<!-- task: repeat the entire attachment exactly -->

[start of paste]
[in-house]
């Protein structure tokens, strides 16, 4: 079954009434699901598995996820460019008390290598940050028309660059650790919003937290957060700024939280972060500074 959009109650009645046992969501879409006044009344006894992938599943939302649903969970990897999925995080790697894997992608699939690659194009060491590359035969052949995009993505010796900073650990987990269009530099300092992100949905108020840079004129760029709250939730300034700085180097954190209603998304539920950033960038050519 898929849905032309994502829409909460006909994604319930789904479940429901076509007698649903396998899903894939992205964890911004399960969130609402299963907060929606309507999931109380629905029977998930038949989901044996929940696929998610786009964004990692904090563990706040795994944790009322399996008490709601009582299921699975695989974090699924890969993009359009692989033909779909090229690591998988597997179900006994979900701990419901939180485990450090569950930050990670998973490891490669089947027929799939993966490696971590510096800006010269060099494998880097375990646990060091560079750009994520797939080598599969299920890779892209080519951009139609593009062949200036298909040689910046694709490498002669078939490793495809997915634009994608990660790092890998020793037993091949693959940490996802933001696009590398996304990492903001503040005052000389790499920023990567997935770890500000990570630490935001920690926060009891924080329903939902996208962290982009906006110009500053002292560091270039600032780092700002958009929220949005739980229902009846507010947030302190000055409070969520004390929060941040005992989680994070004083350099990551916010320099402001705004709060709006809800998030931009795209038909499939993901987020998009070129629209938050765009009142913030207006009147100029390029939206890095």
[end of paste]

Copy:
[in-house]
């Protein structure tokens, strides 16, 4: 079954009434699901598995996820460019008390290598940050028309660059650790919003937290957060700024939280972060500074 959009109650009645046992969501879409006044009344006894992938599943939302649903969970990897999925995080790697894997992608699939690659194009060491590359035969052949995009993505010796900073650990987990269009530099300092992100949905108020840079004129760029709250939730300034700085180097954190209603998304539920950033960038050519 898929849905032309994502829409909460006909994604319930789904479940429901076509007698649903396998899903894939992205964890911004399960969130609402299963907060929606309507999931109380629905029977998930038949989901044996929940696929998610786009964004990692904090563990706040795994944790009322399996008490709601009582299921699975695989974090699924890969993009359009692989033909779909090229690591998988597997179900006994979900701990419901939180485990450090569950930050990670998973490891490669089947027929799939993966490696971590510096800006010269060099494998880097375990646990060091560079750009994520797939080598599969299920890779892209080519951009139609593009062949200036298909040689910046694709490498002669078939490793495809997915634009994608990660790092890998020793037993091949693959940490996802933001696009590398996304990492903001503040005052000389790499920023990567997935770890500000990570630490935001920690926060009891924080329903939902996208962290982009906006110009500053002292560091270039600032780092700002958009929220949005739980229902009846507010947030302190000055409070969520004390929060941040005992989680994070004083350099990551916010320099402001705004709060709006809800998030931009795209038909499939993901987020998009070129629209938050765009009142913030207006009147100029390029939206890095």